What are intellectual disabilities?
Intellectual disability (ID) is a term used to describe problems with general mental abilities in two areas:
- Intellectual functioning—learning, judgement and problem-solving.
- Adaptive functioning—activities of daily life such as independent living and communication.
Therefore, an individual with intellectual disabilities has impaired cognitive functioning and skills, such as communication, and social and self-care skills are also impaired. These constraints can lead a child to develop and learn slower or differently than a typical child. Intellectual disability can occur at any age before a child reaches the age of eighteen, even before birth. The most frequently diagnosed developmental condition is intellectual disability. Roughly 1% of the population has an intellectual disability, with about 85% of those having a mild intellectual disability (Ke & Liu, 2012). Males are more likely to be diagnosed with intellectual disability than females.
Types of intellectual disabilities (ID):
Someone with an intellectual impairment has a full-scale IQ score of 70-75 (the median IQ is 100). However, the IQ score must be interpreted within the context of the individual’s difficulties in general mental abilities. An individual diagnosed with ID may more than likely also experience considerable difficulties with daily activities such as self-care, safety, communication, and socialisation. The following are examples of intellectual disabilities:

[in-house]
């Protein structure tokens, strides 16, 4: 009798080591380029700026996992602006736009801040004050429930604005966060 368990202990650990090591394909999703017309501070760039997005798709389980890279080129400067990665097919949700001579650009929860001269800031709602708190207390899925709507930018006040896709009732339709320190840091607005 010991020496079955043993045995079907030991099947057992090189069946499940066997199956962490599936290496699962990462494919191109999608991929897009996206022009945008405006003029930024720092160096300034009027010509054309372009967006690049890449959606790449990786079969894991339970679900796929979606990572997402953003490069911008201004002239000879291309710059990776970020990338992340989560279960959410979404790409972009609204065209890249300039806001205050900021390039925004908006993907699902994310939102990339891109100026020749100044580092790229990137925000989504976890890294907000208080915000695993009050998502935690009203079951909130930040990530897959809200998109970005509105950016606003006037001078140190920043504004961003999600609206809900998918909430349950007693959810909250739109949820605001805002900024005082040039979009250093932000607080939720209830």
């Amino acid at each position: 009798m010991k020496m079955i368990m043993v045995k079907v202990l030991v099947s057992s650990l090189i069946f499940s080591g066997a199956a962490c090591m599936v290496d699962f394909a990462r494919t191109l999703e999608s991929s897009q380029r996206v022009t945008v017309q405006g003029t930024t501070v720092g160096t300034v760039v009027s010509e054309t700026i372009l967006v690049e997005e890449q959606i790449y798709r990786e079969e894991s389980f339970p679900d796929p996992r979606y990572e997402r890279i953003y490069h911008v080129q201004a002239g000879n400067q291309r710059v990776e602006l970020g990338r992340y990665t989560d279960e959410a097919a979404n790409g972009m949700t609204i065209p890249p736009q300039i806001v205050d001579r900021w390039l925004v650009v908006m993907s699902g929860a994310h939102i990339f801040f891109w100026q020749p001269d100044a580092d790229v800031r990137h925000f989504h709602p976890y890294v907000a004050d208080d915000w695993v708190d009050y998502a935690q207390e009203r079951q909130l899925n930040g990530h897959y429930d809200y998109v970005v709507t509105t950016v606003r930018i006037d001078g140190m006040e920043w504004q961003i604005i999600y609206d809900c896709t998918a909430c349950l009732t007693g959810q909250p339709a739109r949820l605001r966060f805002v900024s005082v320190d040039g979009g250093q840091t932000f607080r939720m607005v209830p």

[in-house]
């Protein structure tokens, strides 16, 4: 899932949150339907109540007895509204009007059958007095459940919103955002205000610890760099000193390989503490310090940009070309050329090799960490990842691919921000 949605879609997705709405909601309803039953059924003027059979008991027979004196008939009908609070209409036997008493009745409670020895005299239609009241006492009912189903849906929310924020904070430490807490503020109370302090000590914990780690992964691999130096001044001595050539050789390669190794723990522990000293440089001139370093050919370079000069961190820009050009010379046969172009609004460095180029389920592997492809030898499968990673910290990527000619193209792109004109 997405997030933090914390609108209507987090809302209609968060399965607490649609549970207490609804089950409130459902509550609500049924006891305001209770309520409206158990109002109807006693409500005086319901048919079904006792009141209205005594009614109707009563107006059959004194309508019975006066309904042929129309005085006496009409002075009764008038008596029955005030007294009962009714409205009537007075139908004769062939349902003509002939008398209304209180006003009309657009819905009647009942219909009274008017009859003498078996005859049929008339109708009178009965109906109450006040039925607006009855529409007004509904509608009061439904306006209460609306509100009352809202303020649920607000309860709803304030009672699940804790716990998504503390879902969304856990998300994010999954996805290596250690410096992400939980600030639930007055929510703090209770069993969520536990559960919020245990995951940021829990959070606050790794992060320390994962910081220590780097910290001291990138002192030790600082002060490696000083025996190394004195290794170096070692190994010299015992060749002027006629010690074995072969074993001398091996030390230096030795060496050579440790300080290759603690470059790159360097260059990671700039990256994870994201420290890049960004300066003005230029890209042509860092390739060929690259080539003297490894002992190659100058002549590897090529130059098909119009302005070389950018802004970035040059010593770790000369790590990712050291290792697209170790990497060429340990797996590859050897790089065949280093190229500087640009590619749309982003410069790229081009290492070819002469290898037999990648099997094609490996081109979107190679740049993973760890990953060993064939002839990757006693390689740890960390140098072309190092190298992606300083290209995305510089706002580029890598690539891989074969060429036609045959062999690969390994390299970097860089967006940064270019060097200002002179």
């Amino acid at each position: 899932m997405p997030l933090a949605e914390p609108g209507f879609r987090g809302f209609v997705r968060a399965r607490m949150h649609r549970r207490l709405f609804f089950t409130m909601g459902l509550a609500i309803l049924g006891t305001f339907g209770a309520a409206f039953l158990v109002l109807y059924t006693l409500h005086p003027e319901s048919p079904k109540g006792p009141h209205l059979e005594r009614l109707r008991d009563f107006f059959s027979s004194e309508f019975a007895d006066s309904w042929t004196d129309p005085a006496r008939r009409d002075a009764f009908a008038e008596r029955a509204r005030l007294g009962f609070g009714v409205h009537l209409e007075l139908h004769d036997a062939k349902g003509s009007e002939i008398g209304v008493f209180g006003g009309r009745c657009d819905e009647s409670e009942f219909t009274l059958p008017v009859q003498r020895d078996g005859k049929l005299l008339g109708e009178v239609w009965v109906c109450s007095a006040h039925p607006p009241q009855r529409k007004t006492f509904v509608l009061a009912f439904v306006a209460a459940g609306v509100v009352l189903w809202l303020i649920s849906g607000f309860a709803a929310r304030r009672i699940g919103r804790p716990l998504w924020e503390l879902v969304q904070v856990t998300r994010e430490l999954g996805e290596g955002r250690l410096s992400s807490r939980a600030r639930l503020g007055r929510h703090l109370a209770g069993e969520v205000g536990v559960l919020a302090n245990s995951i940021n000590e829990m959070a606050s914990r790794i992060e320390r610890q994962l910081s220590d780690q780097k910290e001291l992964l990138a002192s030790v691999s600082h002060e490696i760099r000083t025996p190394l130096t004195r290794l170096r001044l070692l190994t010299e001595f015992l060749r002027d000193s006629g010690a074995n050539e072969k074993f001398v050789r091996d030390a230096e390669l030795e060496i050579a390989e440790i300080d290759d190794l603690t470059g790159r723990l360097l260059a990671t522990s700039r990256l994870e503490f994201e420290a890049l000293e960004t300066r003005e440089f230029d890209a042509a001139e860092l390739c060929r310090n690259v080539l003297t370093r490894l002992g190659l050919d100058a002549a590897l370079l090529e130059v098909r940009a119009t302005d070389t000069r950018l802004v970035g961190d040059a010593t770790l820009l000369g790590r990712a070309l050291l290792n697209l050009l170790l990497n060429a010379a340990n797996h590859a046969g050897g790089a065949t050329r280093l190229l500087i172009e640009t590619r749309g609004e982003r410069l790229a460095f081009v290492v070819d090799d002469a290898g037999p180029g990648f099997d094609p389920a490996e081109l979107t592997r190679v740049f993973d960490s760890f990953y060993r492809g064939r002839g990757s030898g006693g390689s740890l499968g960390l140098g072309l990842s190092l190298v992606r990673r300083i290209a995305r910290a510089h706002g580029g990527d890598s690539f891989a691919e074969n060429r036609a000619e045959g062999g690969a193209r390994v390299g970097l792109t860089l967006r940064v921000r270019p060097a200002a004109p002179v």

- Fragile X Syndrome
- Down Syndrome
- Developmental Delay
- Prader-Willi Syndrome (PWS)
- Fetal Alcohol Spectrum (FAS)
How are intellectual disabilities treated?
Intellectual impairment is a condition that lasts a lifetime. Although there is no cure, most people can learn to enhance their functioning with time. Early and consistent multi-disciplinary interventions can typically improve functionality, allowing a person to thrive. There are also many medical conditions that are comorbid with certain intellectual disability sub-types, for example, Down syndrome is often accompanied by congenital heart disease. Thus, medical intervention and regular follow-ups with doctors and physicians may be necessary. A person's diagnosis usually determines the services and rights they are qualified for under national legislation, such as special education, home, or community services. It can also assist in determining the supportive services they may require.
Treatments can include:
- Family supportive therapy
- Special education and academic support, such as individual education plans
- Transition services that help people with intellectual disabilities transition to adulthood after high school
- Daily programmes
- Case managers to help organise services and ensure that the individual receives proper care vocational programs, such as job coaching or skill learning housing choices.
- Psychiatric and/or psychological services
- Services in speech and language pathology or audiology
- Psychotherapy for assistance with emotional, behavioural and adaptive functioning, and rehabilitation
- Assistive technology or adapted equipment